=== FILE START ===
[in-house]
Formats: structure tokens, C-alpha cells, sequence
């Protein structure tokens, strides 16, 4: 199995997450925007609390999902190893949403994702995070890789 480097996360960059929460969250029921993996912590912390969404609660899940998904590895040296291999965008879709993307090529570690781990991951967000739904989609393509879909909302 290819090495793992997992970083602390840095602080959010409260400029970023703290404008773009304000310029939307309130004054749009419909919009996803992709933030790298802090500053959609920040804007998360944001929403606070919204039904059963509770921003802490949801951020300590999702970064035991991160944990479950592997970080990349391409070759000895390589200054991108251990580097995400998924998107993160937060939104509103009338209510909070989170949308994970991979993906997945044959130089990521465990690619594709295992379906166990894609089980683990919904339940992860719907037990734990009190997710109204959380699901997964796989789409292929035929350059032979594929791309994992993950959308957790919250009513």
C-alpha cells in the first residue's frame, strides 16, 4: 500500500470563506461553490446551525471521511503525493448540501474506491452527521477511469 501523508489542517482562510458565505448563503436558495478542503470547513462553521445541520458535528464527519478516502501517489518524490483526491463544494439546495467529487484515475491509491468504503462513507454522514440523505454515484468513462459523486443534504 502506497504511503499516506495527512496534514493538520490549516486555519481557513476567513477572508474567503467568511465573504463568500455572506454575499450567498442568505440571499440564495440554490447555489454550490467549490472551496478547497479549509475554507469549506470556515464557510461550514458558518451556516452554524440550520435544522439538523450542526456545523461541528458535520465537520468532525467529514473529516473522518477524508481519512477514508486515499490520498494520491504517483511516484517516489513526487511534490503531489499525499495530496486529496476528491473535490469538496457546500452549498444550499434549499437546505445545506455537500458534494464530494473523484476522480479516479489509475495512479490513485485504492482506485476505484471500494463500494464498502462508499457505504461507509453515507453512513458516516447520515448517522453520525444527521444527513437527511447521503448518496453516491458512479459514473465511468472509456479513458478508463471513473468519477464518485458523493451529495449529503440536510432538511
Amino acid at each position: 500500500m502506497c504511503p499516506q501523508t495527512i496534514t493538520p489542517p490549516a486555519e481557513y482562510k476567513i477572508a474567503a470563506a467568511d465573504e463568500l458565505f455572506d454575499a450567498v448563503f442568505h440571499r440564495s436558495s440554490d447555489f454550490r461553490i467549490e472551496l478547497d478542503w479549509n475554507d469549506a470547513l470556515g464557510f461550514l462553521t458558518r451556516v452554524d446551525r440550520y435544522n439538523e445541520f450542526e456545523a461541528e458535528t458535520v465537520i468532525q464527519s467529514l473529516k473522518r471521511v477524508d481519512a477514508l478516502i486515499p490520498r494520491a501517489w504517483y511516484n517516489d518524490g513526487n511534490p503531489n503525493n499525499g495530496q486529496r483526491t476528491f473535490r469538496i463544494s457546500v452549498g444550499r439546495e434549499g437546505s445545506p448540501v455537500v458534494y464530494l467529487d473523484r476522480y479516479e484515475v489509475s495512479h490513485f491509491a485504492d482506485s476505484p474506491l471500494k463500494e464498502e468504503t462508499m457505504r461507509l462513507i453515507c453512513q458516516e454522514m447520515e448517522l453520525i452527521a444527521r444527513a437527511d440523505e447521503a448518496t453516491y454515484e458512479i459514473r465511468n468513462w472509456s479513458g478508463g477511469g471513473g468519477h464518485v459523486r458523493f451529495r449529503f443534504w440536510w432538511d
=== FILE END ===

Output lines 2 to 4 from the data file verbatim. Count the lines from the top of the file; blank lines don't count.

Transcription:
Formats: structure tokens, C-alpha cells, sequence
């Protein structure tokens, strides 16, 4: 199995997450925007609390999902190893949403994702995070890789 480097996360960059929460969250029921993996912590912390969404609660899940998904590895040296291999965008879709993307090529570690781990991951967000739904989609393509879909909302 290819090495793992997992970083602390840095602080959010409260400029970023703290404008773009304000310029939307309130004054749009419909919009996803992709933030790298802090500053959609920040804007998360944001929403606070919204039904059963509770921003802490949801951020300590999702970064035991991160944990479950592997970080990349391409070759000895390589200054991108251990580097995400998924998107993160937060939104509103009338209510909070989170949308994970991979993906997945044959130089990521465990690619594709295992379906166990894609089980683990919904339940992860719907037990734990009190997710109204959380699901997964796989789409292929035929350059032979594929791309994992993950959308957790919250009513």
C-alpha cells in the first residue's frame, strides 16, 4: 500500500470563506461553490446551525471521511503525493448540501474506491452527521477511469 501523508489542517482562510458565505448563503436558495478542503470547513462553521445541520458535528464527519478516502501517489518524490483526491463544494439546495467529487484515475491509491468504503462513507454522514440523505454515484468513462459523486443534504 502506497504511503499516506495527512496534514493538520490549516486555519481557513476567513477572508474567503467568511465573504463568500455572506454575499450567498442568505440571499440564495440554490447555489454550490467549490472551496478547497479549509475554507469549506470556515464557510461550514458558518451556516452554524440550520435544522439538523450542526456545523461541528458535520465537520468532525467529514473529516473522518477524508481519512477514508486515499490520498494520491504517483511516484517516489513526487511534490503531489499525499495530496486529496476528491473535490469538496457546500452549498444550499434549499437546505445545506455537500458534494464530494473523484476522480479516479489509475495512479490513485485504492482506485476505484471500494463500494464498502462508499457505504461507509453515507453512513458516516447520515448517522453520525444527521444527513437527511447521503448518496453516491458512479459514473465511468472509456479513458478508463471513473468519477464518485458523493451529495449529503440536510432538511